February 06, 2020//Tony HowlettLast Updated: April 29, 2020
As a Managed Service Provider (MSP), there are many things you need to focus on to be successful in your business. You have to be a subject matter expert in your particular area in order to convince companies to outsource that function to you, customer service is always important, and response time and time to resolution are critical metrics that organizations will evaluate when deciding whether or not to continue your service. There are other functions that are also very important in the MSP business, such as accurate billing, reporting, and good customer-facing staff.
And with having to keep all of these in mind, cybersecurity often takes a back seat to these other key areas due to lack of time or resources or just plain old “it will never happen to us” type of thinking.
Unfortunately, it’s been happening more and more to MSPs. Hackers want into your systems not just for your information, but for the data they can steal from all your customers that you have access to. Think about it this way. If you are a thief, would you rather break into one bank or break into the company who had the combinations to the vaults of all of the banks? Clearly, the latter has the potential to pay off way bigger than the former. Cybercrime has become an existential threat for MSP companies and in some cases, a fatal one.
AMCA, the company that lost over 20 million records of clients Quest Diagnostics and LabCorp had to declare bankruptcy after it was clear they could never survive the onslaught of lawsuits that were going to come out of the incident. And, unfortunately, sometimes some MSP customers bite the dust as well. When the MSP handling backup for them was hacked, Brookside ENT and Hearing Services also had to close their doors after the attack erased almost all of their patient records. So having good cybersecurity could mean the difference between life and death for your business and your clients.
In the age of expansive privacy laws and similar legislation, organizations are being held responsible for the security of their vendors. Because of this, organizations are holding MSPs and other vendors to higher cybersecurity standards. For example, healthcare entities regulated under the HIPAA and HITECH laws have to sign “Business Associate Agreements” with any vendors that handle their patients Personal Health Information (PHI). These contracts usually stipulate a minimum level of cybersecurity that the vendor must maintain. GDPR, the EU privacy statute also defines Data Processors as entities that transmit, store or otherwise process data for a primary entity and requires them to be compliant as the primary data controllers.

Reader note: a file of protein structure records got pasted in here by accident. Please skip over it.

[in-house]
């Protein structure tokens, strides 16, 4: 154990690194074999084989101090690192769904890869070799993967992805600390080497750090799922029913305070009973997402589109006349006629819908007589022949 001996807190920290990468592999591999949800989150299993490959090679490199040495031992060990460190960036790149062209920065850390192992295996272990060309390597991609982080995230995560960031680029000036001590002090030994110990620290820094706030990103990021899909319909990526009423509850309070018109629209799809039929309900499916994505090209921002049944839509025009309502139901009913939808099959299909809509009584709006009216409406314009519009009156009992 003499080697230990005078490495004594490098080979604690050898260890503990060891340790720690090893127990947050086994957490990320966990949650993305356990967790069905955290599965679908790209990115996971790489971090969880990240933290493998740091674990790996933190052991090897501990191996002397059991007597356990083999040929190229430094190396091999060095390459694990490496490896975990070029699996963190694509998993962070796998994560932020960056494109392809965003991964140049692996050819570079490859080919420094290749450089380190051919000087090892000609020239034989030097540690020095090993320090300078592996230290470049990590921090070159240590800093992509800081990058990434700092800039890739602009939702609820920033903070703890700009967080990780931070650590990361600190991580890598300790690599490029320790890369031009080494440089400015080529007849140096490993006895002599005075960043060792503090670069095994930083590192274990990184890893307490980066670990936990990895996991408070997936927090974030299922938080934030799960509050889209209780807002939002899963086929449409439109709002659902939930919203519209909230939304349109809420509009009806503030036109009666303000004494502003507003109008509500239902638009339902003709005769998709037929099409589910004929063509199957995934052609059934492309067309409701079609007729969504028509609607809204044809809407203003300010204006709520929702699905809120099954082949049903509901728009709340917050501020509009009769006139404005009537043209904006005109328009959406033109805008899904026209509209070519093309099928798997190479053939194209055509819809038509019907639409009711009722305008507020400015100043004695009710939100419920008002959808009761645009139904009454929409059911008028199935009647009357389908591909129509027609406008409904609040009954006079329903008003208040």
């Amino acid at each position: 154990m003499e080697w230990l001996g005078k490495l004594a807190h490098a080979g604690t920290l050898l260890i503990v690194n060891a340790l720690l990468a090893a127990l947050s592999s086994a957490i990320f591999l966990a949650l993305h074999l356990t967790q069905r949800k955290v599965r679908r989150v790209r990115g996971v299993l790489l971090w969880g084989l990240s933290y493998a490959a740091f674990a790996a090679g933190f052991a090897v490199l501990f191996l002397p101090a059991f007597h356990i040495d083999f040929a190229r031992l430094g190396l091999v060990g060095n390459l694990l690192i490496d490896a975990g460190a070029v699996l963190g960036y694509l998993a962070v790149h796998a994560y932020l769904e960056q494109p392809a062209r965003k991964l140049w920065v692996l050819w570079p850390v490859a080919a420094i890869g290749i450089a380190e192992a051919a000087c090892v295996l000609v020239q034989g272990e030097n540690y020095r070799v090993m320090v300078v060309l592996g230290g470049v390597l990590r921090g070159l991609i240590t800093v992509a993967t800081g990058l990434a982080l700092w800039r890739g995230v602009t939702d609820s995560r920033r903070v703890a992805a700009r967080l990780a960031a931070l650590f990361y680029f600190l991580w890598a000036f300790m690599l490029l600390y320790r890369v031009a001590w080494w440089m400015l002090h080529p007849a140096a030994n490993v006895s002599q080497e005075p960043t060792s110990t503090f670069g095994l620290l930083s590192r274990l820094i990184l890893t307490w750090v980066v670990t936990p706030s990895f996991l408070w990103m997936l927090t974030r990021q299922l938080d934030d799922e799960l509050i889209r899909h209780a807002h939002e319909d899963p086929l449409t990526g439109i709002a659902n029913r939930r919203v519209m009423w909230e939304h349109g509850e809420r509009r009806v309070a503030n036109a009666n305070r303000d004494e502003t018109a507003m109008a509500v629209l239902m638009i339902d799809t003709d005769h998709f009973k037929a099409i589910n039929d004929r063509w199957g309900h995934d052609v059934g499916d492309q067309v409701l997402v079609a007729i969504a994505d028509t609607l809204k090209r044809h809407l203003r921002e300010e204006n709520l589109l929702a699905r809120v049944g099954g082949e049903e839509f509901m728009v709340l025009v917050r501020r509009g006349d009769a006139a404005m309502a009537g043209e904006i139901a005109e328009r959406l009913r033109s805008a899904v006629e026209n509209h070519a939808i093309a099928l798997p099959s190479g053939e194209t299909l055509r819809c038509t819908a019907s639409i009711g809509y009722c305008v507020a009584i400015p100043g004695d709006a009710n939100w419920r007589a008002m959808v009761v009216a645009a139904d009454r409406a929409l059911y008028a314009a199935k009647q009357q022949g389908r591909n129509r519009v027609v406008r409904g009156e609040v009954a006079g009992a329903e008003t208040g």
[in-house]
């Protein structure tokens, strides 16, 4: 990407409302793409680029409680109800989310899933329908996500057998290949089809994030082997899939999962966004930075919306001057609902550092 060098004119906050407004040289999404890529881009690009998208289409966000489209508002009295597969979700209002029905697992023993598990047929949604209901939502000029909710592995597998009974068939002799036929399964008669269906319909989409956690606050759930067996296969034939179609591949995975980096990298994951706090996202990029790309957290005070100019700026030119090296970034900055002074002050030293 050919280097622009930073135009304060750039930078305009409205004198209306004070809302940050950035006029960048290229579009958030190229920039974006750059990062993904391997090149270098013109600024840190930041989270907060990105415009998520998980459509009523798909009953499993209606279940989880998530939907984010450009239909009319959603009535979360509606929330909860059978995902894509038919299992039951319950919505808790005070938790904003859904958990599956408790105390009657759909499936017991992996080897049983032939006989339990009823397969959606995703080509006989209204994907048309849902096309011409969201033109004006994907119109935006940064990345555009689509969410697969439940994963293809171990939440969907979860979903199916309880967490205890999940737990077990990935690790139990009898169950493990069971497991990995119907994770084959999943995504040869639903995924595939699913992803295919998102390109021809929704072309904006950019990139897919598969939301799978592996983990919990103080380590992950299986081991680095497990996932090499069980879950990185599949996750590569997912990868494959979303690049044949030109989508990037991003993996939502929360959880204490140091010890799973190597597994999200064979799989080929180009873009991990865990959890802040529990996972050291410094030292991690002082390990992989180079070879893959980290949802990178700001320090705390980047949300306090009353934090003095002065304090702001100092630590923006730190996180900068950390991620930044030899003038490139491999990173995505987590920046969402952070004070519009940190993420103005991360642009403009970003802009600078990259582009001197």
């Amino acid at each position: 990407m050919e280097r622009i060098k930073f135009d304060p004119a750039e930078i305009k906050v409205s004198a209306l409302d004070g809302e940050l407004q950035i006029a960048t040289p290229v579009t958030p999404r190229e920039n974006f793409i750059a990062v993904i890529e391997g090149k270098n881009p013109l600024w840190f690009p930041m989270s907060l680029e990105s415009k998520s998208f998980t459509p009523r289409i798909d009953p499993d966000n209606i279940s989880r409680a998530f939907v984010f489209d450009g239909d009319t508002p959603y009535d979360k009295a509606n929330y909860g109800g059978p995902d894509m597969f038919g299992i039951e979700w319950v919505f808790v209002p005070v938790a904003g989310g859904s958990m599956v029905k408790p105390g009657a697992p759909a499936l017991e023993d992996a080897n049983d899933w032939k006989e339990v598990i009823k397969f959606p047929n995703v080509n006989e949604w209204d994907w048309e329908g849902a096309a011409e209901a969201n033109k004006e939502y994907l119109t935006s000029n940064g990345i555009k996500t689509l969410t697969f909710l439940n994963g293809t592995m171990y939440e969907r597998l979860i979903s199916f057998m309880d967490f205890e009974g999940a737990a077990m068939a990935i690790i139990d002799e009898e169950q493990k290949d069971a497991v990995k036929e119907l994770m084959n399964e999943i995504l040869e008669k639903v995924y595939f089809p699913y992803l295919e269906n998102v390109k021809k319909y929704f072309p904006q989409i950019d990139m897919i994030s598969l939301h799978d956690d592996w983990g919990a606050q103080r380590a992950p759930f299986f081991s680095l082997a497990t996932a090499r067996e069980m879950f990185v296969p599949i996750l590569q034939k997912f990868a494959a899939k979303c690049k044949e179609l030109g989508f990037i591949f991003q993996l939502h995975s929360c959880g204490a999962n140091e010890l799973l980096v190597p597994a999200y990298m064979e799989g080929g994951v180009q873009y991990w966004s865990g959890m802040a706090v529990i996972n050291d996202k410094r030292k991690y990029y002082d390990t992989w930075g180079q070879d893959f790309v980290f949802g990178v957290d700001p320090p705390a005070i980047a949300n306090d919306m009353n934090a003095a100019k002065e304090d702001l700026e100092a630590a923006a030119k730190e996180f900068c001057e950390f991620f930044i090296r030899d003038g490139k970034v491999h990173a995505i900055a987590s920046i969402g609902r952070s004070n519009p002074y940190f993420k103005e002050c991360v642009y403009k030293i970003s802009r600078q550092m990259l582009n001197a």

Vendors who have extensive access to client systems, like MSPs are now being asked for documentation of their security posture before contracts are signed. You can expect customers to begin asking more detailed questions about security in the prospecting phase and throughout your customer lifecycle. Being slow or unable to respond with acceptable answers may hurt your chances of a sale or renewal with these customers.
Finally, having the best in breed cybersecurity can become a selling point for forward-thinking MSPs. If all things are roughly equal in a sales comparison, being able to demonstrate that you take your clients’ security very serious could tip the balance in your favor. Eventually, given how important security is becoming for MSPs, having good cybersecurity will be table stakes for any deal and being substandard in this area will be a huge negative to new prospective clients.
Best practices for MSP cybersecurity are similar to what most firms need, with a couple of key differences. Having good internal cybersecurity means focusing on good security policies and procedures (such as detailed onboarding and off-boarding processes for employees) and strong technical controls to back them up. As an MSP, you will also need to protect the credentials used to access client networks that your customers entrust you with. An emerging technology called Privileged Access Management (PAM) can help you protect these logins in secure vaults and provide auditing and review capabilities of their use for your customers. And standardized, secure access into those networks can be achieved with another new technology called Vendor Privileged Access Management (VPAM) which gives you an easy way to access client networks that is also secure, controlled and auditable.
If you are an MSP, your customers count on you for a lot of things. One of them is to adequately protect their data and systems that you access while performing your service. Putting all of the pieces listed above will give you a state of the art security that will protect both your company and your clients.